Three Chinese warships with the People’s Liberation Army-Navy made a port call in Cam Ranh Bay in Vietnam on Saturday, where they will remain for a five-day visit intended to promote military-to-military ties between the two countries.
The ships belong the 23rd Chinese naval escort task force and include two Type 054A frigates, the PLAN Xiangtan and the PLAN Zhoushan, and one Type 903A replenishment ship, the PLAN Chaohu.
According to Senior Colonel Wang Hongli of the PLAN in Xinhua, China’s state news agency, the “visit to Vietnam is the last stop of the fleet on their way home after completing escort missions in the Gulf of Aden, the waters off Somali and visiting Myanmar, Malaysia and Cambodia.”Enjoying this article? Click here to subscribe for full access. Just $5 a month.
“This visit will enhance mutual understanding and promote friendship, thus contributing to bilateral relationship at the government and military levels,” Wang added.
Though the Chinese Navy has made regular visits to Vietnam, this particular port call marks the first since Vietnam opened an international port facility capable of accommodating visiting warships at Cam Ranh Bay earlier this year.
Since the inauguration of the international port at Cam Ranh, ships from various navies, including the U.S. and Japanese navies, have visited the strategically important Vietnam port, which sits on the South China Sea.
U.S. Arleigh Burke-class destroyers visited Cam Ranh Bay earlier this month, marking the first visit by U.S. warships to Vietnam since the end of the Vietnam War. The visit followed a decision by the United States to fully lift its arms embargo on Vietnam earlier this year.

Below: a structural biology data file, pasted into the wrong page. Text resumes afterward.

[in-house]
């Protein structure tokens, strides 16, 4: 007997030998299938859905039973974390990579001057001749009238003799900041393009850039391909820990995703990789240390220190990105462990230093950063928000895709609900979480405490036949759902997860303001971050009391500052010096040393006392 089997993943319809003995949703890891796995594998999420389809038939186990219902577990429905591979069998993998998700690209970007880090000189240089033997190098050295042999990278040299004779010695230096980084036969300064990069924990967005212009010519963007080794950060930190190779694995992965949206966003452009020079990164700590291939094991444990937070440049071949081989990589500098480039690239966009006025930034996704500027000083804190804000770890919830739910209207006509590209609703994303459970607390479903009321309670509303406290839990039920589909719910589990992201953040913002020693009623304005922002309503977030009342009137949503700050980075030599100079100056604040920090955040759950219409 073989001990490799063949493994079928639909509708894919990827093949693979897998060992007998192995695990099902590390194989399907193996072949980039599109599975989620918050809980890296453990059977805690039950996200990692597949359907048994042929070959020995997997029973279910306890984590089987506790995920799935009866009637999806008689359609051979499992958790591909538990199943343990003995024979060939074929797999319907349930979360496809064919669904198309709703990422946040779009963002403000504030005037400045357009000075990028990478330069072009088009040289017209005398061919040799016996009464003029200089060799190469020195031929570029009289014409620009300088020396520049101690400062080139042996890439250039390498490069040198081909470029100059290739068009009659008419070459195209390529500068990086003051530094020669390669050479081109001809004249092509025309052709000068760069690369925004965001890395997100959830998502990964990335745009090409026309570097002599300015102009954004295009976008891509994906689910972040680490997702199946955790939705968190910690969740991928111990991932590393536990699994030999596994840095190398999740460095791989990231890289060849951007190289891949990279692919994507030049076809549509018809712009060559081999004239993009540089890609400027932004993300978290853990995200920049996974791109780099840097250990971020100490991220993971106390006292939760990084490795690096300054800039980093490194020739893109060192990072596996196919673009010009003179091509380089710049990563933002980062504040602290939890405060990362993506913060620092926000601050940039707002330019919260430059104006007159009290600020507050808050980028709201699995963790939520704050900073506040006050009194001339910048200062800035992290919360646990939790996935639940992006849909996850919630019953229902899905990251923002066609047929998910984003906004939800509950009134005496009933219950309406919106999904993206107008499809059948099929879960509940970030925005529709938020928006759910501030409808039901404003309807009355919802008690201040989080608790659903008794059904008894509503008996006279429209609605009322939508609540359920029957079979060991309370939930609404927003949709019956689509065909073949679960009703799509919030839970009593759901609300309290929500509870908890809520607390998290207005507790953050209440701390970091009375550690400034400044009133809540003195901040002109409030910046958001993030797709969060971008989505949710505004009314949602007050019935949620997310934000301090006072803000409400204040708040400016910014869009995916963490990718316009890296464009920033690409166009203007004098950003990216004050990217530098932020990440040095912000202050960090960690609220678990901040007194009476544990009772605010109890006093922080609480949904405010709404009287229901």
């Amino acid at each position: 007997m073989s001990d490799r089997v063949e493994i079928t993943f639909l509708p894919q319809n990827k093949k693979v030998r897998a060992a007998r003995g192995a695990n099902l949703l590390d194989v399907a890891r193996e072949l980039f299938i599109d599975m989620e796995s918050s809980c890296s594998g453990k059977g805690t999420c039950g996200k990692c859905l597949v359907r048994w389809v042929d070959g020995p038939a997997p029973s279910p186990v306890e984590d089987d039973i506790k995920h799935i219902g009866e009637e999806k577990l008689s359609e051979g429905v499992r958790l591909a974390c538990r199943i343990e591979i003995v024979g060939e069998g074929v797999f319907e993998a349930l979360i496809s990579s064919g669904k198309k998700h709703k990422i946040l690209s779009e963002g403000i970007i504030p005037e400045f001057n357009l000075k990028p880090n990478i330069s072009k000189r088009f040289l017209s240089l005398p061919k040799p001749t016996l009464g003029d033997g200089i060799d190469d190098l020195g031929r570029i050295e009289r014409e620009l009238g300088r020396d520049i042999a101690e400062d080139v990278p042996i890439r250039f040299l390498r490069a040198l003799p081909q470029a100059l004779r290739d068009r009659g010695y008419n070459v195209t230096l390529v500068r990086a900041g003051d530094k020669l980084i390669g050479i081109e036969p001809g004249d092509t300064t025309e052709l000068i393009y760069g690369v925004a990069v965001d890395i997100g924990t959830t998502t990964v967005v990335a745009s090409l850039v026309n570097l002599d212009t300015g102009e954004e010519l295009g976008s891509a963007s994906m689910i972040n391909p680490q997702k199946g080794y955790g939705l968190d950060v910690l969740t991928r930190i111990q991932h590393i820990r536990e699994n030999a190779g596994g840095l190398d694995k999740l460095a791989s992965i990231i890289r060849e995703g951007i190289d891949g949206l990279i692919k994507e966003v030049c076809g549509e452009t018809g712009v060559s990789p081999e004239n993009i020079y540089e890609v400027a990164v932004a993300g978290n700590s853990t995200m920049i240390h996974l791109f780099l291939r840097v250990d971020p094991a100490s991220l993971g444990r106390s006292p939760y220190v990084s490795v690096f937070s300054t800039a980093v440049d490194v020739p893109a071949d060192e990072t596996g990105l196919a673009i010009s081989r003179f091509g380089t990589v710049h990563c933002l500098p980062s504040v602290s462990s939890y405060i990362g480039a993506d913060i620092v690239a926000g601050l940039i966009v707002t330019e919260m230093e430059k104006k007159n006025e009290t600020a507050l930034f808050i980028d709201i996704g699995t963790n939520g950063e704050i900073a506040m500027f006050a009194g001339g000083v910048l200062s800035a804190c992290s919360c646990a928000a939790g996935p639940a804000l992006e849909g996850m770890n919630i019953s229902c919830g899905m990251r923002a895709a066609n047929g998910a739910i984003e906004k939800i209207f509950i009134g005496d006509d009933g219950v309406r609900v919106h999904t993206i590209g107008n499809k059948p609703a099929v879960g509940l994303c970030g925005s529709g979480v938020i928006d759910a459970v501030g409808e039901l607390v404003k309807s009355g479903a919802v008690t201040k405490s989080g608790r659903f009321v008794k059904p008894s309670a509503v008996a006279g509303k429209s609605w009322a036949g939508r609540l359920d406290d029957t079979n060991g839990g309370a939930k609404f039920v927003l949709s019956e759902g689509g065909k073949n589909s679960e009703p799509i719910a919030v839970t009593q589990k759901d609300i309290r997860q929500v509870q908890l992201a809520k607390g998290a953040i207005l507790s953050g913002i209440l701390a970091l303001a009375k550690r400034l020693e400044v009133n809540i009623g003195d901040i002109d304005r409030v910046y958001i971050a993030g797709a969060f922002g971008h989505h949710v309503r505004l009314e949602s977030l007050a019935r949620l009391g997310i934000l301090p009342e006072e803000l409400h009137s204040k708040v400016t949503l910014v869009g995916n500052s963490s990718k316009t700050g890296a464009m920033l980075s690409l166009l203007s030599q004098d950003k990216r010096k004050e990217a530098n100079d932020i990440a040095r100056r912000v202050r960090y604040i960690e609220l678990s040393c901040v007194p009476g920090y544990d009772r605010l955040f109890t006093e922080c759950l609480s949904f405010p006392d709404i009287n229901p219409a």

In April 2016, two Japanese destroyers visited Cam Ranh Bay in a historic move that underlined Japan’s increased interest in expanding defense cooperation and ties with Southeast Asian states, including Vietnam.
Relations between China and Vietnam remain cordial, but strained by differences in the South China Sea, where the two dispute the sovereignty of features in the Paracel and Spratly Islands. Tensions between the two countries spiked in the summer of 2014, when China moved an oil rig into disputed waters, drawing sharp protest from Vietnam.
China seized the Paracel Islands from South Vietnam in 1974, in what came to be known as the Battle of the Paracel Islands. The countries fought a longer war in 1979, which resulted in a small loss of Vietnamese territory to China.